This makes some markets like school bus fleets where many of those roles are the same stakeholder easier. Then it could be between just the utility and a school bus operator who owns the buses, the site, the chargers, and the buses. Long run these issues will get resolved and the right motivations will get each player to participate in many cases.


V2G is likely won’t generate substantial extra profits in the long run, since most of the value can be delivered by simply controlling other loads, especially by reducing EV charging demand with smart charging, without returning any energy.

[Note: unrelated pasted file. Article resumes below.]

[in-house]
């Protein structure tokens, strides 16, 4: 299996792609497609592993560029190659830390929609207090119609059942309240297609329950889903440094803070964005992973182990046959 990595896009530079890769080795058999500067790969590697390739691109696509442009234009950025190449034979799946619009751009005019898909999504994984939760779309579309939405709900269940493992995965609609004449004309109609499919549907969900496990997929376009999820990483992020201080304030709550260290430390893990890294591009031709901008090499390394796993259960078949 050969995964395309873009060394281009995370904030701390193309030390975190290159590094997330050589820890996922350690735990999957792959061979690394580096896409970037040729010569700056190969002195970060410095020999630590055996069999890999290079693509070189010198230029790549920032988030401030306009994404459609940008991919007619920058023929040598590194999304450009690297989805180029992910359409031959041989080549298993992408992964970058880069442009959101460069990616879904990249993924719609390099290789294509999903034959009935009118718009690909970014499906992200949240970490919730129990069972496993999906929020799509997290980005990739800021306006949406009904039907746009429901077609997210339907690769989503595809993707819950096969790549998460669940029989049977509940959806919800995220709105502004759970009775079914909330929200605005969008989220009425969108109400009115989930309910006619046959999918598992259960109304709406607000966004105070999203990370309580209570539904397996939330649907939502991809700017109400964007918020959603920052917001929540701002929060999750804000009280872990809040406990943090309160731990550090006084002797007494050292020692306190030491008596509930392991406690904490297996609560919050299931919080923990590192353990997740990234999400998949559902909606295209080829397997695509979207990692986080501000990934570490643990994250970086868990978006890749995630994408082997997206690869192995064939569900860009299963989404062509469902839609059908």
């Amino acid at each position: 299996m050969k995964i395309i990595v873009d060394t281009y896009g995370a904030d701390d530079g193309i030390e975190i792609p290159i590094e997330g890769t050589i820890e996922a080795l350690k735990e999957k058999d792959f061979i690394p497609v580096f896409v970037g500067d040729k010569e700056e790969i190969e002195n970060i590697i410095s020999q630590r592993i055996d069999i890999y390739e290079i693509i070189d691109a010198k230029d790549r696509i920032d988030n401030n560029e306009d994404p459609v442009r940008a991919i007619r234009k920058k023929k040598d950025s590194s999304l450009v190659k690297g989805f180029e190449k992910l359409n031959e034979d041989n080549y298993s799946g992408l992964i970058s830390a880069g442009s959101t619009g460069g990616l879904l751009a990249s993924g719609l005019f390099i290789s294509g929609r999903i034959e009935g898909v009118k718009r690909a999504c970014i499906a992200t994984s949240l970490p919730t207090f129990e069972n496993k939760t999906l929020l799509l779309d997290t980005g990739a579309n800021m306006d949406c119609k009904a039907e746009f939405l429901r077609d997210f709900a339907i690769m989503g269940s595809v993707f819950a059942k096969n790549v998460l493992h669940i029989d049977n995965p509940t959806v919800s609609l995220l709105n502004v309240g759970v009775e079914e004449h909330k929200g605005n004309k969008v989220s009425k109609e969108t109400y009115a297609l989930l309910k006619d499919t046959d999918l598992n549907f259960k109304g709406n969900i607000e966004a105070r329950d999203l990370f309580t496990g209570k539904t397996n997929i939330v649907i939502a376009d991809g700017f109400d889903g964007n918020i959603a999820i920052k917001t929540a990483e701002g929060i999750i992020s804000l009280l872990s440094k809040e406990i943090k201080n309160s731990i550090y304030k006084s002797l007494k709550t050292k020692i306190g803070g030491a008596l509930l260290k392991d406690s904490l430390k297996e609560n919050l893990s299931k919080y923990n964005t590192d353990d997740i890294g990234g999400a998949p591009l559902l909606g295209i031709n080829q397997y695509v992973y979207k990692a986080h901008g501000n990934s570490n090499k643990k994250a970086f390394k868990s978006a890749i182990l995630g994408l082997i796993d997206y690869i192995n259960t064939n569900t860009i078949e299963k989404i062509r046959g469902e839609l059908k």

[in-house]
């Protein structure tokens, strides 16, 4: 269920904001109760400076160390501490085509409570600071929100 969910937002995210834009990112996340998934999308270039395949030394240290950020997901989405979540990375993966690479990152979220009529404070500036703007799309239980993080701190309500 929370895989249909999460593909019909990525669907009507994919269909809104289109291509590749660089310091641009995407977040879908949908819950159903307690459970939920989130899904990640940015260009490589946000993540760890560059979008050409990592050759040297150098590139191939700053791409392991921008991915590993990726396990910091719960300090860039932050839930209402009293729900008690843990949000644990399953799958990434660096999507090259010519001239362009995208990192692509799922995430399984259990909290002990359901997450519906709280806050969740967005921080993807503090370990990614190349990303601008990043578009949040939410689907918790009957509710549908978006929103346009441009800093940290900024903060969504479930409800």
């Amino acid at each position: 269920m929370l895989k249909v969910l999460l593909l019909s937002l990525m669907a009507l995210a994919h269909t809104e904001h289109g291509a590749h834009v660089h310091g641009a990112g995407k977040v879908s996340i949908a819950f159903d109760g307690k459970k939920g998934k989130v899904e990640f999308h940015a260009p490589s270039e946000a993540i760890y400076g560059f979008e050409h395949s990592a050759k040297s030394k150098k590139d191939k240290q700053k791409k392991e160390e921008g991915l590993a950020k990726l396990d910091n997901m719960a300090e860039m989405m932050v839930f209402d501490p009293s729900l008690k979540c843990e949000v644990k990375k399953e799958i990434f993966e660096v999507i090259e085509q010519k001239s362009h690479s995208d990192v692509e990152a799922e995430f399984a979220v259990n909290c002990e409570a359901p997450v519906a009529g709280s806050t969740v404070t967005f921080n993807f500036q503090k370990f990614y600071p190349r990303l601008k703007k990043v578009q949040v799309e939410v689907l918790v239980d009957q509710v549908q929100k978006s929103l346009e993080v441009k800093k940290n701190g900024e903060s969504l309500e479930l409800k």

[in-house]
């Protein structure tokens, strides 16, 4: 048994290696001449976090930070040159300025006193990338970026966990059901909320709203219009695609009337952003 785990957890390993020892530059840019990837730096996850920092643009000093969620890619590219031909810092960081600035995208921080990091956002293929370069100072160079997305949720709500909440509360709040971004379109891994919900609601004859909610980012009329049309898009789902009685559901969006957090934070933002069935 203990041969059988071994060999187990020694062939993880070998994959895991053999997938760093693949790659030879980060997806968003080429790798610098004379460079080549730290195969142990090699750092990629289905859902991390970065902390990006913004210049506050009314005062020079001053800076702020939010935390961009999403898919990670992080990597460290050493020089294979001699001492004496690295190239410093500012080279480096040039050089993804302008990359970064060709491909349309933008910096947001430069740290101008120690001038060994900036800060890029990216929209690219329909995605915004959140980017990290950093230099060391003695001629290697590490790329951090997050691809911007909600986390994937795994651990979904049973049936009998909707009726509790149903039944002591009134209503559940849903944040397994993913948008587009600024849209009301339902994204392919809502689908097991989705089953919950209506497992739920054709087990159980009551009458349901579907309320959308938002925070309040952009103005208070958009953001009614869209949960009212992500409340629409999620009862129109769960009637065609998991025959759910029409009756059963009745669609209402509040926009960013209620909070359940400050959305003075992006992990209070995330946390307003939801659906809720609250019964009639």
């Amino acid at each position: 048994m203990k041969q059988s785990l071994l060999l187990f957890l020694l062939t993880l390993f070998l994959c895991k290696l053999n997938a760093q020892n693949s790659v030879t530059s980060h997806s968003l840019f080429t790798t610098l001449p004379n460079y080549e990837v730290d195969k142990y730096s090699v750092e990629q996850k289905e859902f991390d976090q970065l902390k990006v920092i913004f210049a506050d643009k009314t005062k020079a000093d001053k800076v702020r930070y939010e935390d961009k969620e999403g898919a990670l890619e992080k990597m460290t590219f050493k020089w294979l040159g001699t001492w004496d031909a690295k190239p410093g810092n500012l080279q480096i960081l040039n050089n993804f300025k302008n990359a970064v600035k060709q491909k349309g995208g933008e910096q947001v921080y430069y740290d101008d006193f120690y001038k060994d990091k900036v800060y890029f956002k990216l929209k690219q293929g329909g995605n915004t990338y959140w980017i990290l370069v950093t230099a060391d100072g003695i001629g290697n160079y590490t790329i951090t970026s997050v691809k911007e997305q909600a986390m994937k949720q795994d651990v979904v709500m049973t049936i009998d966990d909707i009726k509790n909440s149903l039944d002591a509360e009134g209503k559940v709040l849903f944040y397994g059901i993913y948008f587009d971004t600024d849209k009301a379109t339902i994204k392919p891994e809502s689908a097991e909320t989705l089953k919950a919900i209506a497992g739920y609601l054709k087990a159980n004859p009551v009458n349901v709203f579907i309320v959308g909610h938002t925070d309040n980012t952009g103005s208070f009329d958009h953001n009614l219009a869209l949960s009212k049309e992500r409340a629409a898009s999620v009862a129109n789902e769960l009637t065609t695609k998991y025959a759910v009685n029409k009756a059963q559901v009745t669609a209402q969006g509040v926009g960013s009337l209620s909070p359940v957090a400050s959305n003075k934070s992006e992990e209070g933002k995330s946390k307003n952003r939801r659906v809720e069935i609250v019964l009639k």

The ultimate value of V2G is flexibility to the utility to help balance the grid. The amount of power going into the grid always has to be kept in balance with the amount of power being consumed from it. As you turn on your stove, the load goes up, as a cloud shades a solar array, the production goes down; so the utility needs flexibility. (there are some distribution complications) Power however is fungible, and a reduced load has the same impact as an increased generation. For the energy the results are equivalent, whether your vehicle returns energy to the grid with V2G or your neighbours car reduces charging power with smart charging. The demand for flexibility is increasing as the share of renewables increases on the grid, wind and solar are far more variable than traditional fossil power generation. Both V2G and single directional smart charging can provide the same flexibility to the grid.